Tuesday, March 06, 2012

No Creed But Christ: Down with the Westminster Confession!

"What I strenuously object to is using anything other than Scripture as our source of teaching about God and His eternal plan for the heavens and the earth. One can not deny that many reformed believers in fact really let the fallible Westminister Confession be their day to day source of spiritual information. This results in many more "yardsticks" of faith than going the extra effort and all referring to only Scripture."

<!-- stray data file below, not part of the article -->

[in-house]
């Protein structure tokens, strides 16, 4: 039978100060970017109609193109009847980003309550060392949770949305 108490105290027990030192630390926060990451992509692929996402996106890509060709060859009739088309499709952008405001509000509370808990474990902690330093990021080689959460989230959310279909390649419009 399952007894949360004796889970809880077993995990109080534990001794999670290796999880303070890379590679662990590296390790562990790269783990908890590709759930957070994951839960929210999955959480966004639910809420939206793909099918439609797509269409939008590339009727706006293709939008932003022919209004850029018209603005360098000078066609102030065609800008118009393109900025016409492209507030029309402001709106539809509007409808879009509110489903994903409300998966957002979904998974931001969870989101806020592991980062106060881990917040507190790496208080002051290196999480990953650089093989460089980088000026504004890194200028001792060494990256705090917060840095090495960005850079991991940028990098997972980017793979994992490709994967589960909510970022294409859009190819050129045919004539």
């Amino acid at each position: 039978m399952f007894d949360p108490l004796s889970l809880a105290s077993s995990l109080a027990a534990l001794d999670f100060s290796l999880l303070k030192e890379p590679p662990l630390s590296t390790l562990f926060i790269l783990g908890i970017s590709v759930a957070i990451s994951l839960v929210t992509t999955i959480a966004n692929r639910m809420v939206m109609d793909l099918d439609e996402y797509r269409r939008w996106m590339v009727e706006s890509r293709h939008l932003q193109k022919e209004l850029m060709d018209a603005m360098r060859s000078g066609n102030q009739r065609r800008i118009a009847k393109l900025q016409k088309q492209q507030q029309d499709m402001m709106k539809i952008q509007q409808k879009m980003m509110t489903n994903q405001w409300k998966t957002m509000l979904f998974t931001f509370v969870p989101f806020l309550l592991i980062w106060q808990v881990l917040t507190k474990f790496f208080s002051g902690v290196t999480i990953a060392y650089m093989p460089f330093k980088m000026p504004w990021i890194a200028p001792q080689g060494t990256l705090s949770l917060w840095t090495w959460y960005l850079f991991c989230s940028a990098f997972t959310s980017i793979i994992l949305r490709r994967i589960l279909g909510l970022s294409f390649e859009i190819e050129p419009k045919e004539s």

This comment was part of a this CARM thread: The Changing doctrines of the Westminster Confession. I hadn't visited CARM's Reformed discussion area in quite sometime (probably years). I was bit surprised to find the boards seemingly overrun with anti-Reformed "no creed but Christ" advocates. If you follow the flow of the discussion, I joined in attempting to reason with this folks on simple presuppositional issues, trying to at least show them there's nothing necessarily evil about the concept of a "confession." I wouldn't for a minute think I could write anything that would endear any of these folks to Reformed theology. But I thought maybe, just maybe, they could see through their disdain of Calvinism and see logically why the basic theory behind a confession of faith isn't the creation of Satan, and that in practice, a "confession of faith" on some level can't be avoided.  I don't plan on re-posting all of that here. You can read it for yourself if interested.